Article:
Thanks for being a part of this awesome education community. Today we'll be continuing our exploration of splinting and immobilization of lower extremities. Remember, when performing any splinting intervention, we begin with manual stabilization of the injured part, followed by initial assessment of the patient's circulation, sensation, and movement (CSMs). Keep reading or watch our video to get the full scoop on splinting lower leg injuries.
Thanks for joining us! This is Miles with Best Practice Medicine. Today's post is another in our series covering extremity immobilization and splinting. In this, and the next few posts, we'll be covering immobilization of the lower extremities, including knees, ankles, and feet, and the upper and lower legs. Watch the video or read along below!
So far in this series (view Part One here; Part Two here), we've given an overview of vital signs. In this next segment, we'll go into what they represent in terms of patient physiology and clinical significance. Watch the video below or keep reading to dive in.
This is the second installation of our 3-part overview of vital signs in pre-hospital settings. In this portion we will be talking about pulse oximetry, blood glucometry and the mental assessment scale AVPU. To review the content in the first installment on vitals check out our previous blog post: Learning and Obtaining Vitals Pt. 1 of 3. Watch our video below or keep reading for more.
Obtaining a good set of vitals early and often is a key role of pre-hospital life support professionals as it provides a trend to contextualize patient improvement or deterioration. Whether you're a brand new EMT or a seasoned EMS professional these are the fundamentals you want to learn and master. Today, we're going to be doing a brief overview of fundamental vital signs, what they represent, why they're important to our clinical practice, and how to obtain them. (Watch the video below or keep reading!).
Are you interested in nursing, paramedicine, or medical school? Perhaps you want to become a ski patroller or a mountain, hunting, or whitewater guide? Learning to care for the sick and injured is an essential skill in these and other exciting careers--and a great way to launch a career in medicine or outdoor recreation. This Montana EMT course will help you stand out for future employers as a emergency medicine expert!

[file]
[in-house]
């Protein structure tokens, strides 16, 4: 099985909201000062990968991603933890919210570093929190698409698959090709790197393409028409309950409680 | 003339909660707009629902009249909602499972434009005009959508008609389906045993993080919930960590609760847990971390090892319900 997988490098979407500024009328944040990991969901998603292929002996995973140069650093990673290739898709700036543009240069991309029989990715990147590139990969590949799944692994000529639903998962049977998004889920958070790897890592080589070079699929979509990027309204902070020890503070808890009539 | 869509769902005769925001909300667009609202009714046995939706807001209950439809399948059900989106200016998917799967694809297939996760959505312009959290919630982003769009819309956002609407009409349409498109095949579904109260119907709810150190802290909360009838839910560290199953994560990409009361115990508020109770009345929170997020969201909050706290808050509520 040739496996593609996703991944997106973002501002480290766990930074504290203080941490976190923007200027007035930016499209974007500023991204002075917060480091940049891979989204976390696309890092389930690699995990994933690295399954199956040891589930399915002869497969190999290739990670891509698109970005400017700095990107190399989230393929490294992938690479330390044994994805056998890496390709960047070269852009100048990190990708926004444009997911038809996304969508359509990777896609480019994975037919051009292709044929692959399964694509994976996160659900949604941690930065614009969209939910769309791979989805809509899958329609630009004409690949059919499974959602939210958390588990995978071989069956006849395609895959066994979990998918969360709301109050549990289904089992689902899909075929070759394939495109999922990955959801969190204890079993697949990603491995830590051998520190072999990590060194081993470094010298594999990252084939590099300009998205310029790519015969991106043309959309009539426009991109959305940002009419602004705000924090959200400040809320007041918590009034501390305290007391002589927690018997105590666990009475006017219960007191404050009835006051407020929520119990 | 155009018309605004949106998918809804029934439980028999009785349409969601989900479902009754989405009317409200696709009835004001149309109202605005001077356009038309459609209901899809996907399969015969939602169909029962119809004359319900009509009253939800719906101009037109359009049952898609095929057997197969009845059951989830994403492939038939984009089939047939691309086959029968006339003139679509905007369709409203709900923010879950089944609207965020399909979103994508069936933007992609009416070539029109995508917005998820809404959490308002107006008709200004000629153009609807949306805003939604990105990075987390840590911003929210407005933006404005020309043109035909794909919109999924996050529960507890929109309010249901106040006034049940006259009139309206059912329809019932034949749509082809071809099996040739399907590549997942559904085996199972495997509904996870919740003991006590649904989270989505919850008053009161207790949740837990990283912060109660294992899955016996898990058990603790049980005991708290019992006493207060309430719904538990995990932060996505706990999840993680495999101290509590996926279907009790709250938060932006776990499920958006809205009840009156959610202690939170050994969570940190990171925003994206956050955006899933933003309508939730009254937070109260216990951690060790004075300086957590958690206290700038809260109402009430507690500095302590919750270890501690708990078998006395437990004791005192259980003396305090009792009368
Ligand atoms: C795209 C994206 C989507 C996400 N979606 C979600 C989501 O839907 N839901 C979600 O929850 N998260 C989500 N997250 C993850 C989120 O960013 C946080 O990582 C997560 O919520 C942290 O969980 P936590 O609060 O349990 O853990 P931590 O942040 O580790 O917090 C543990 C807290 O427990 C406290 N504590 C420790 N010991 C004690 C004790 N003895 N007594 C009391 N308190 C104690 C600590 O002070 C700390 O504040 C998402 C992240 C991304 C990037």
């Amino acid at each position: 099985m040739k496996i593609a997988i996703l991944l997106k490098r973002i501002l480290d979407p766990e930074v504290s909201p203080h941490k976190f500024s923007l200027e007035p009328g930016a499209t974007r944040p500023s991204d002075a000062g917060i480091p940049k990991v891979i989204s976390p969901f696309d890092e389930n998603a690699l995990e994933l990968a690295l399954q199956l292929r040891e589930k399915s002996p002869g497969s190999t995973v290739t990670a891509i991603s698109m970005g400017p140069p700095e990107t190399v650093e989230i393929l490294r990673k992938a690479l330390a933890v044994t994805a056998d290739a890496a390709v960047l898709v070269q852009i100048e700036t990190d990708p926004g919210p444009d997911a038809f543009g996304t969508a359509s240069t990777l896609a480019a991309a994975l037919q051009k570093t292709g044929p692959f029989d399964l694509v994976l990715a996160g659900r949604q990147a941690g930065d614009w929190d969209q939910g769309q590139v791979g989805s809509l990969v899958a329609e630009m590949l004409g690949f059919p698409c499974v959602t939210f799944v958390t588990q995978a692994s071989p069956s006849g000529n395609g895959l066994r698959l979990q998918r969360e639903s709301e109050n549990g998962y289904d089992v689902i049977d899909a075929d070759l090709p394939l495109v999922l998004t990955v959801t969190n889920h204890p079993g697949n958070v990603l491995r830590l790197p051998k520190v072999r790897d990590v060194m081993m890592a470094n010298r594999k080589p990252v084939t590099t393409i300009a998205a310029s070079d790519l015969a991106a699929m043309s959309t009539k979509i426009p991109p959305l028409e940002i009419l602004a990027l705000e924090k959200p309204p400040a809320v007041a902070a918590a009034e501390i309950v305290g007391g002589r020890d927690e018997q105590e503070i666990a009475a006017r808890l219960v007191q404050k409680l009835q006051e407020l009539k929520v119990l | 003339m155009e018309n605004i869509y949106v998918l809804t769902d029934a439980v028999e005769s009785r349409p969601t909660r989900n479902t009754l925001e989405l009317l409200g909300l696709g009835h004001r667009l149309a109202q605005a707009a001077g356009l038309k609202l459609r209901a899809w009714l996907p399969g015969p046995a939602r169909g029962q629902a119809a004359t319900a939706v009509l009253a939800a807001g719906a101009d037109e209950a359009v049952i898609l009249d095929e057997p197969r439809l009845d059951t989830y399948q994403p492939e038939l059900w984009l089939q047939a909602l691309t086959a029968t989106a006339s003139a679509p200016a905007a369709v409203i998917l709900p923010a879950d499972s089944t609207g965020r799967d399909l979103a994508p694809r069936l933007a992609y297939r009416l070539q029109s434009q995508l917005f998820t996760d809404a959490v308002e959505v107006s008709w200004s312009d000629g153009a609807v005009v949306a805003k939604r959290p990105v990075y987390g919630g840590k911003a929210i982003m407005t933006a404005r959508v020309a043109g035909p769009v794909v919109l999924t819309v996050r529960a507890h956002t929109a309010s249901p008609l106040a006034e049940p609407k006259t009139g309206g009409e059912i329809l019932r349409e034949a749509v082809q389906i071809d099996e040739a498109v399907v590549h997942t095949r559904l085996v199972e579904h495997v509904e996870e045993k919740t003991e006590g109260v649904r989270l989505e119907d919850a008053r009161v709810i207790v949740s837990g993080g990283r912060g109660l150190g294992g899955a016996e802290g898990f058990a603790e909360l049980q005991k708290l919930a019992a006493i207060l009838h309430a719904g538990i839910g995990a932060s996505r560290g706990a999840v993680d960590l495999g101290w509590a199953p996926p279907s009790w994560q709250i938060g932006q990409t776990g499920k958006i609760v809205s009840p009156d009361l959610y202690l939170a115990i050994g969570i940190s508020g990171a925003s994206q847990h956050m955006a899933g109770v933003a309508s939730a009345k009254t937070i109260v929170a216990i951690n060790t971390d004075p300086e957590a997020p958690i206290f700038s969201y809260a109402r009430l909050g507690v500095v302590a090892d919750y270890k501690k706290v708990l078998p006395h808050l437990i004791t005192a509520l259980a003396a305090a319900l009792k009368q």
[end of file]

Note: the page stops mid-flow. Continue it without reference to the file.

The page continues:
Being prepared for the rare or unexpected medical emergency can be difficult for any clinician or medical team. Mobile high fidelity simulation is changing that, however, helping clinicians stay sharp and be prepared for the infrequent high consequence patient care event. In the following interview we talk with Joe Poole, Director of Education at Best Practice Medicine, about Simulation in Motion Montana -- the largest mobile high fidelity simulation project in the United States. Read or watch the full interview below.
Want to learn the ins and outs of performing a Rapid Trauma Assessment (RTA)? This vital skill for all EMT and EMS professionals is also invaluable for anybody in compromising emergency medical situations. Learn how to assess unresponsive individuals in the event that you witness or come upon a traumatic accident. A proper RTA can give Emergency Responders critical information when they arrive, and consists of a quick inventory of all the body systems to identify injured ones. Read on or watch the video below.
Last month (Feburary 8) we ran an EMS refresher course for a fantastic group of EMTs and Paramedics here at our training campus in Bozeman. As a part of that training refresher, we created a full-on dynamic, emergency medical, rescue task force simulation based around a post active-shooter scenario. It included realistic props, obscure environments, and volunteer actors/trained medical professionals wearing full moulage makeup. This kind of hyper-realistic, immersive, simulation based education helps teams prepare mentally and physically for high consequence encounters.